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J Orthop Sports Phys Ther. 2006 Nov;36(11):882-6.

Diagnosis of a rare source of upper extremity symptoms in a healthy woman after weight lifting.

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Department of Community and Family Medicine, University, Duke University Medical Center 3907, Durham, NC 27710, USA.



Resident's case problem.


The popularity of weight training has increased dramatically during the past 20 years. With the increase in popularity of weight training, the rate of injury has also increased dramatically. The types of injuries range from benign to life threatening.


The patient was a 21-year-old woman originally referred for pelvic pain who presented with new complaints of right upper extremity swelling, discomfort, and cyanosis after recently beginning a comprehensive weight-lifting program. Additional signs, including paresthesias decreased pulses, and venous distension, warranted a timely referral by the physical therapist bavk to the referring physician.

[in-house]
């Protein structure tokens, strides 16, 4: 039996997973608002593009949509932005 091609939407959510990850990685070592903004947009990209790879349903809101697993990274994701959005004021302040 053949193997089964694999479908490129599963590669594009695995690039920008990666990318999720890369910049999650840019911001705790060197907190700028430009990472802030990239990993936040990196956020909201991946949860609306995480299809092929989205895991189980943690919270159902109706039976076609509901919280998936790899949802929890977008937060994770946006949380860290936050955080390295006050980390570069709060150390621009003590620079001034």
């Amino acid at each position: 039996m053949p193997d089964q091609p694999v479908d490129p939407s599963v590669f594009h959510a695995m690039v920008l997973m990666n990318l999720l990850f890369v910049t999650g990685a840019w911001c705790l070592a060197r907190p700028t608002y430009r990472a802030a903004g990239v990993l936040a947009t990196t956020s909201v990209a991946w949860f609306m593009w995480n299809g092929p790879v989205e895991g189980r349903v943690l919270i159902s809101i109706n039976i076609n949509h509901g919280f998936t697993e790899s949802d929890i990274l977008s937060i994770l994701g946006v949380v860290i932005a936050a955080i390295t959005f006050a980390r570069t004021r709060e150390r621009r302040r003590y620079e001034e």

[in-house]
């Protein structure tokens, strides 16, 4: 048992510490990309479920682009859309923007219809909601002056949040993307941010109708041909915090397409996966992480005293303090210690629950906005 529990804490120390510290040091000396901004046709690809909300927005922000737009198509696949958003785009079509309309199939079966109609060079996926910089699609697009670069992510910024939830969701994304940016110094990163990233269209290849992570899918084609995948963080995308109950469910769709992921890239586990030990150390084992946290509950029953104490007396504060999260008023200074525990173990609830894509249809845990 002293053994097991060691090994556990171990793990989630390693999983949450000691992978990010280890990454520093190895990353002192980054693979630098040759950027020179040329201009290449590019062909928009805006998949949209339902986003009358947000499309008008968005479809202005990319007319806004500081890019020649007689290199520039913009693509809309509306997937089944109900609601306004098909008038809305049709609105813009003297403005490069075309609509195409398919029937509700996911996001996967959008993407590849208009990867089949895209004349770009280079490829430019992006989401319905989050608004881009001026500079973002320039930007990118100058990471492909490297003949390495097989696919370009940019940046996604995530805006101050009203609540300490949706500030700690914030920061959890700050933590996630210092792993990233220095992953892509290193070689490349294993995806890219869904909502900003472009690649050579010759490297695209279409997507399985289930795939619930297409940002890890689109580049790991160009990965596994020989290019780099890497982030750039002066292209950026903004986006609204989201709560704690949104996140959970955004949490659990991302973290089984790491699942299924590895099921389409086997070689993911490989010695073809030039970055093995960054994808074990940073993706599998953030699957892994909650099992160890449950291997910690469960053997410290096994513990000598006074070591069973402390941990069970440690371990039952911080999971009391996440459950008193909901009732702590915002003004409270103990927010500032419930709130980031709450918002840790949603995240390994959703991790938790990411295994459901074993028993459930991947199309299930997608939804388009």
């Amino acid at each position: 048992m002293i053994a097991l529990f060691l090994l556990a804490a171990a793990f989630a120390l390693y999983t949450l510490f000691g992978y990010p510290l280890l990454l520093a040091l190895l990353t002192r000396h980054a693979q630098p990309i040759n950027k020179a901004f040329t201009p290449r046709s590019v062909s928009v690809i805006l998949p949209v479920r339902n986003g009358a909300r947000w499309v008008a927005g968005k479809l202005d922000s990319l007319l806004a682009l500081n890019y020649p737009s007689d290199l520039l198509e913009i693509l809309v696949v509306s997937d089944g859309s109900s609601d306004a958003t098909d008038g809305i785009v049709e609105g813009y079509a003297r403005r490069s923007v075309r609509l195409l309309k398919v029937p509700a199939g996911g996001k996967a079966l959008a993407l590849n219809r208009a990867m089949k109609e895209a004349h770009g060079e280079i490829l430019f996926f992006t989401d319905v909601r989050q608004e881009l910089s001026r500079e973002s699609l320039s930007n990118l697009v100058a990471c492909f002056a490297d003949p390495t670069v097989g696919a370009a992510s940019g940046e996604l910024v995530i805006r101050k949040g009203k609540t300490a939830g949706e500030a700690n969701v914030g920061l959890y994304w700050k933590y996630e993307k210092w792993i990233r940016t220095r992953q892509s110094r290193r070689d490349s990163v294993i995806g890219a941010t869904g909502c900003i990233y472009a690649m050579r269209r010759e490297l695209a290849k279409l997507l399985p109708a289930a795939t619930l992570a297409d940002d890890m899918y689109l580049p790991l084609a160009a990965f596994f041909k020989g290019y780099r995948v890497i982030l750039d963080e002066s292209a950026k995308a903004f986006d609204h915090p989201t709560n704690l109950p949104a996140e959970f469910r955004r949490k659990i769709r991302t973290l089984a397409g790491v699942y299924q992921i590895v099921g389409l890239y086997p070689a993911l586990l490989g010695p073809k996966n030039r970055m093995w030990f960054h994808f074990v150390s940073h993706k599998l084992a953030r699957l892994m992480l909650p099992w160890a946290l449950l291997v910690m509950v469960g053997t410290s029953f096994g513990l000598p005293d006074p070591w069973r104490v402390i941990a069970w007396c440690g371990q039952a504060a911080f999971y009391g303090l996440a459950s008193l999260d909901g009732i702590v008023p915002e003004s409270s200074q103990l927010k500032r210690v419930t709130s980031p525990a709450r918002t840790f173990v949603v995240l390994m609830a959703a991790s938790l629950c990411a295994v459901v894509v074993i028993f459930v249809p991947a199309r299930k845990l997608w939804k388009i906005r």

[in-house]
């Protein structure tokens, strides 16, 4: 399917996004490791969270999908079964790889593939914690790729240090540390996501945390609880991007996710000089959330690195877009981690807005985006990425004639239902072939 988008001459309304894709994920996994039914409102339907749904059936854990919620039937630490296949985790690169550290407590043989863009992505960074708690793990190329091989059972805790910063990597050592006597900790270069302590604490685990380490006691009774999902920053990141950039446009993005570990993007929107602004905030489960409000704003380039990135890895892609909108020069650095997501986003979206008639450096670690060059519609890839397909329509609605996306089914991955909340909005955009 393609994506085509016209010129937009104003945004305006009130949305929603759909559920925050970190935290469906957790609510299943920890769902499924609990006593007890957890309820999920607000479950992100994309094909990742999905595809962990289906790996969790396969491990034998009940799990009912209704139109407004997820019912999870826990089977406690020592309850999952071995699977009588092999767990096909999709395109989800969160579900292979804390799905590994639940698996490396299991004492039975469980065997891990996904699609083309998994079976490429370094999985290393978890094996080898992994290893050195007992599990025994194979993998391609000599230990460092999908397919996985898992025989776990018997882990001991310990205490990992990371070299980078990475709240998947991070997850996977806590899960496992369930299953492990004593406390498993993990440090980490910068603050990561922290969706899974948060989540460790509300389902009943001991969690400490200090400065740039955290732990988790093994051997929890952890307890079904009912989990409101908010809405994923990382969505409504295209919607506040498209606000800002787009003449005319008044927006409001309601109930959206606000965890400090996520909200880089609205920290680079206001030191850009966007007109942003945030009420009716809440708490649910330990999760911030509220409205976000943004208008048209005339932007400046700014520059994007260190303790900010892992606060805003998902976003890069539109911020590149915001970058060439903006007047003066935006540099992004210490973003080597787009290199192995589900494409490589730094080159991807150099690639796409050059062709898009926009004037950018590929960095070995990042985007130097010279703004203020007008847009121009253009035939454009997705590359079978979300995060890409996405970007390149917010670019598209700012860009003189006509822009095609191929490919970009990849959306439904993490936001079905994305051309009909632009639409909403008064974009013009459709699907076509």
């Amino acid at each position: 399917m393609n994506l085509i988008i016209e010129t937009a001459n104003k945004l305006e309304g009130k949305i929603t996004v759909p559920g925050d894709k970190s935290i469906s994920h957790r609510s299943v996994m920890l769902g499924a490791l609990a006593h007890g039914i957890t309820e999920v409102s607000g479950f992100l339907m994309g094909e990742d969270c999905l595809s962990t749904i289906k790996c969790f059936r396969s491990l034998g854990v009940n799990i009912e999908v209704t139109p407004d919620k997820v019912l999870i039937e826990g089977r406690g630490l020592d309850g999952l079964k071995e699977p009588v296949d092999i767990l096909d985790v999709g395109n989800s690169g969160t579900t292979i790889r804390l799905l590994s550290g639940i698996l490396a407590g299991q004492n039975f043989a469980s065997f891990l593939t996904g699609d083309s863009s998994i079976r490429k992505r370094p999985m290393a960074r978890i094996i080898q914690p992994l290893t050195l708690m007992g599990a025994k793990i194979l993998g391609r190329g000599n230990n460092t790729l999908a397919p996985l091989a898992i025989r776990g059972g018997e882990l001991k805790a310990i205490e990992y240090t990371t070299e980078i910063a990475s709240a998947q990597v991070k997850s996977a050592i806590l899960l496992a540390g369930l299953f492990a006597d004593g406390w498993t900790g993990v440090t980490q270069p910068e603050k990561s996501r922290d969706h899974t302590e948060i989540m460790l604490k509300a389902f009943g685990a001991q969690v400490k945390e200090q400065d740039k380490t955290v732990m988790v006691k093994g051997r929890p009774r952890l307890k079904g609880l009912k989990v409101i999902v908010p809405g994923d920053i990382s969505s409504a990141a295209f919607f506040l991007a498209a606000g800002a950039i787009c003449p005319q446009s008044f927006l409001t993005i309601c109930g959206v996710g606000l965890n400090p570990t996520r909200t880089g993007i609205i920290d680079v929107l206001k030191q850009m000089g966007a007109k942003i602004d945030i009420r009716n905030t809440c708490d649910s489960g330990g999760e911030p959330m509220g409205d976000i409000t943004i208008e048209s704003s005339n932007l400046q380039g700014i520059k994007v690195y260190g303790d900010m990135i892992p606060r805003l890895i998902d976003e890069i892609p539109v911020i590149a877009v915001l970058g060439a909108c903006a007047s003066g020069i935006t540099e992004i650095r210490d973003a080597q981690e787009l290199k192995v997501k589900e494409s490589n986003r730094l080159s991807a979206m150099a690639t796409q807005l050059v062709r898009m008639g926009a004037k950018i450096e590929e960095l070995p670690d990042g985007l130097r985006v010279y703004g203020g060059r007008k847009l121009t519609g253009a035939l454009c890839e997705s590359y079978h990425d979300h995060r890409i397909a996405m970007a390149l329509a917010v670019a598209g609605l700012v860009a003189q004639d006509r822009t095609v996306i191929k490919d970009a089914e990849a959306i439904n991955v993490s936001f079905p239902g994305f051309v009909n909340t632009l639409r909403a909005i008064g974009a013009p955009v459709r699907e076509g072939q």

The primary injury in this case report was hypothesized to have been induced by the recent start of a weight-lifting program, with no other significant contributing risk factors. A comprehensive examination by the physical therapist revealed clinical signs of an upper extremity deep vein thrombosis, leading to a same-day referral back to the referring physician. Further research, resulting in a clinical decision rule for upper extremity deep vein thrombosis or estimates of diagnostic accuracy of clinical signs and symptoms, would improve the diagnostic process.

[Indexed for MEDLINE]

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